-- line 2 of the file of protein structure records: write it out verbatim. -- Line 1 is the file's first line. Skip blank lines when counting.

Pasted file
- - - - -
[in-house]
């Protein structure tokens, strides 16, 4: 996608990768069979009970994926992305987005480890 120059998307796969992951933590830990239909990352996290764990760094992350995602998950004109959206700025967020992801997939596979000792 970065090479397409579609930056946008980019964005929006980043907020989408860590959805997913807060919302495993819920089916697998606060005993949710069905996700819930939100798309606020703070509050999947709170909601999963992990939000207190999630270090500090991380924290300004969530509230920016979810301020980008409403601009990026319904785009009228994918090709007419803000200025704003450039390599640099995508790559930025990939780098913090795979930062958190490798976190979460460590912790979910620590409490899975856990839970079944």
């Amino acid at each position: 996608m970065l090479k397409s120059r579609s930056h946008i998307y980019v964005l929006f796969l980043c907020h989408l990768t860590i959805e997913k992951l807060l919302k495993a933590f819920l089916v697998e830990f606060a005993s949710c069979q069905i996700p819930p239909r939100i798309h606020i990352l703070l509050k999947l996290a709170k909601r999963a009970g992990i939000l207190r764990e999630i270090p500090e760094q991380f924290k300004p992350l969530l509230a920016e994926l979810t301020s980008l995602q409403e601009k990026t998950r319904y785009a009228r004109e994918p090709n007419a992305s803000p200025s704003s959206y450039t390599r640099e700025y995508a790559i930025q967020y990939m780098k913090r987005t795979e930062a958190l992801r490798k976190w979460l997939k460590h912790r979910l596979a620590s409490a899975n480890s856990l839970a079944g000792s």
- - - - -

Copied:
């Protein structure tokens, strides 16, 4: 996608990768069979009970994926992305987005480890 120059998307796969992951933590830990239909990352996290764990760094992350995602998950004109959206700025967020992801997939596979000792 970065090479397409579609930056946008980019964005929006980043907020989408860590959805997913807060919302495993819920089916697998606060005993949710069905996700819930939100798309606020703070509050999947709170909601999963992990939000207190999630270090500090991380924290300004969530509230920016979810301020980008409403601009990026319904785009009228994918090709007419803000200025704003450039390599640099995508790559930025990939780098913090795979930062958190490798976190979460460590912790979910620590409490899975856990839970079944």